The following is an excerpt from “You Need PR” by Jenna Guarneri. Copyright 2022 by An Inc. Original.
When a new house is constructed, the builder pulls together the brightest professionals from each construction trade. It takes twenty-two subcontractors to build the average home. Specialists are needed to build out the foundation and others to work on framing, plumbing, electric, flooring, drywall, masonry, HVAC, and so forth. Each trade cannot start their work until another starts or finishes theirs. The drywall cannot start until the electrical wires are installed, for example, and the electric can’t be started until the framing is done. It’s an interconnected system that relies on the success of each part in order to function properly. One faulty wire and you run the risk of the whole system burning.
Public relations has a similar interconnected system, which I call the theory of the constructed perception. In construction, the beautiful final product is the move-in-ready home, and in PR, the final product is the perception ready to be received by your audience. Like the construction of a home, the perception is built through strategic tasks that are properly executed and reliant on one another in order to build a sustainable and robust ecosystem.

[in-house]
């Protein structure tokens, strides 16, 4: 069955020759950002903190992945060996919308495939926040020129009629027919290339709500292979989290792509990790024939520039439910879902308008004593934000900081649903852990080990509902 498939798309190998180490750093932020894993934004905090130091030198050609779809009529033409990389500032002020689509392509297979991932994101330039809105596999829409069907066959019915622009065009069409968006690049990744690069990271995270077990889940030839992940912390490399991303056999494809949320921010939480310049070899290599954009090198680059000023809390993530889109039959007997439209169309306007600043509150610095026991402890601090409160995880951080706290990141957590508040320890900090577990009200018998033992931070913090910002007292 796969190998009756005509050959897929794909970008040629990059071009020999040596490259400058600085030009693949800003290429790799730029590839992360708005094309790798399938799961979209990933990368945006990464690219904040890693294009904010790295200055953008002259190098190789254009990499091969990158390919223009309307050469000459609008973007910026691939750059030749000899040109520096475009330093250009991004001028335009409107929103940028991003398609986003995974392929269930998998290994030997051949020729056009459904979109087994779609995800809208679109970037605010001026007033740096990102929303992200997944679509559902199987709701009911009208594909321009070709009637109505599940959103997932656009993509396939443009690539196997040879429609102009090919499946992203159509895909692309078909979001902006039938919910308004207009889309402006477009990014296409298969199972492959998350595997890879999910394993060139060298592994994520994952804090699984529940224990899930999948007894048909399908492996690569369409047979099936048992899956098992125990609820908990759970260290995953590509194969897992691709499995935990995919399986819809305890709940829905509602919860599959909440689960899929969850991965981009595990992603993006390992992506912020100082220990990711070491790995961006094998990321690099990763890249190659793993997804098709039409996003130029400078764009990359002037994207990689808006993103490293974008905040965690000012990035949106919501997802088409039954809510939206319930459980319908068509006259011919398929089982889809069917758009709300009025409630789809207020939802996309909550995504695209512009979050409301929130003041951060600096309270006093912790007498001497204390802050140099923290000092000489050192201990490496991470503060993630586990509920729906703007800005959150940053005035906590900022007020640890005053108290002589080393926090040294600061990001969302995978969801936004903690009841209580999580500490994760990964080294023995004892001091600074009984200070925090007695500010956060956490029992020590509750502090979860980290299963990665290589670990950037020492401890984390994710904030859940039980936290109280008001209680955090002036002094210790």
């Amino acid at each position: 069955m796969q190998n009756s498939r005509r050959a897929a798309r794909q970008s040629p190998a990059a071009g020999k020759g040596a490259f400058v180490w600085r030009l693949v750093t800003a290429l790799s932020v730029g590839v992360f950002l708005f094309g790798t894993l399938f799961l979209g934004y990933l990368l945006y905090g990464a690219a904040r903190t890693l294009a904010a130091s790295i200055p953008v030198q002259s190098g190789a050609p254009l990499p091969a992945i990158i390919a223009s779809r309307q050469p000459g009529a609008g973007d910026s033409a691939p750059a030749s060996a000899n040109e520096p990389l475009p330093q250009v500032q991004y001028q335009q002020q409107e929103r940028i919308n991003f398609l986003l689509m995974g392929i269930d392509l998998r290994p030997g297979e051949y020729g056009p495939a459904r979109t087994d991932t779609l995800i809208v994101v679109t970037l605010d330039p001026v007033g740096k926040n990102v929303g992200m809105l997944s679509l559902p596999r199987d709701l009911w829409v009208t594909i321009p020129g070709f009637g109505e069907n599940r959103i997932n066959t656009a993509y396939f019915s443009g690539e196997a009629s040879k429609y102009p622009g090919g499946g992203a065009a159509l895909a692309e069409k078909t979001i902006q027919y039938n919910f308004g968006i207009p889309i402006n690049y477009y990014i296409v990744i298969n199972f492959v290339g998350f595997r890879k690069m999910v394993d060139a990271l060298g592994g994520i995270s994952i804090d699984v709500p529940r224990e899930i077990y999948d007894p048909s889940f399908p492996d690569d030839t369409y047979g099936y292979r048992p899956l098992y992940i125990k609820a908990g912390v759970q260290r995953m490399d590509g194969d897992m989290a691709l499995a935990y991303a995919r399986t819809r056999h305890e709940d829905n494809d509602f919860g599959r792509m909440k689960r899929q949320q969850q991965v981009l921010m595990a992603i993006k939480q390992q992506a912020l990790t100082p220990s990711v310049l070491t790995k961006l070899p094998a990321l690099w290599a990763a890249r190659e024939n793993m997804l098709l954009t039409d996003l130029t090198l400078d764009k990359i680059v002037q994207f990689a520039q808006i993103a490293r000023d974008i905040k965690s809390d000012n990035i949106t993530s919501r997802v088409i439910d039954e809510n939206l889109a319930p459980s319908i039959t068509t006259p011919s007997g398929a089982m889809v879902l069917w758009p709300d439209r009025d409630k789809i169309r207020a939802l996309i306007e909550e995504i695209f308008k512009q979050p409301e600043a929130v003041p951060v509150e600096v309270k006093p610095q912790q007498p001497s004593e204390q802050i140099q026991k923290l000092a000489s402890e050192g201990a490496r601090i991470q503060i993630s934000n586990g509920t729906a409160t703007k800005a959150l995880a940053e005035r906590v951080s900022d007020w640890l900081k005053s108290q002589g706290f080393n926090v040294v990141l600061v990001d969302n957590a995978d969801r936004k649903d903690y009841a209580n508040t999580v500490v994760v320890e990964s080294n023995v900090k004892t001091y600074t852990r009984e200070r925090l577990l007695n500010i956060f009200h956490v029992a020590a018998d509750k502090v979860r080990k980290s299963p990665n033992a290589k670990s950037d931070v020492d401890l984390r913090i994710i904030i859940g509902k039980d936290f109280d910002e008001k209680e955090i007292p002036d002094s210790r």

The rooms of the home resemble the different messages being issued, and the nuts and bolts represent the series of factors you consider when crafting your message. The foundation of the home represents who you are as a brand, why you exist, and the innovation you provide. If your startup is not clear about who you are up front, then your audience will never understand what you are trying to convey. Your messages will never be clear, and you’ll never have the opportunity to connect with your audience.
How an individual perceives you will affect whether they decide to support you. Public relations isn’t just about a feature story in a media outlet; it’s about the perception of the writer, consumer, investor, and anyone who comes in contact with your brand. It’s about the way a customer service representative treats a current or potential customer; that behavior and that engagement relate directly back to the overall image and credibility of the startup. If someone has a bad interaction with a representative from your startup, your image as a startup is in jeopardy. A bad review spreads faster than a wildfire via word of mouth.
Zendesk reports that 54 percent of customers share bad experiences with more than five people, while only 33 percent share their good experiences. A customer who was emotionally triggered has the conviction inside them to say something and maybe even do something about their bad interaction. If a customer was given a good experience, they might not be triggered enough to have a reaction. The negative customer experiences can be the most detrimental to your business and are harder to control after they happen. It’s better to be proactive in the prevention of those instances by ensuring that you and your team understand perception and the value it brings to the business.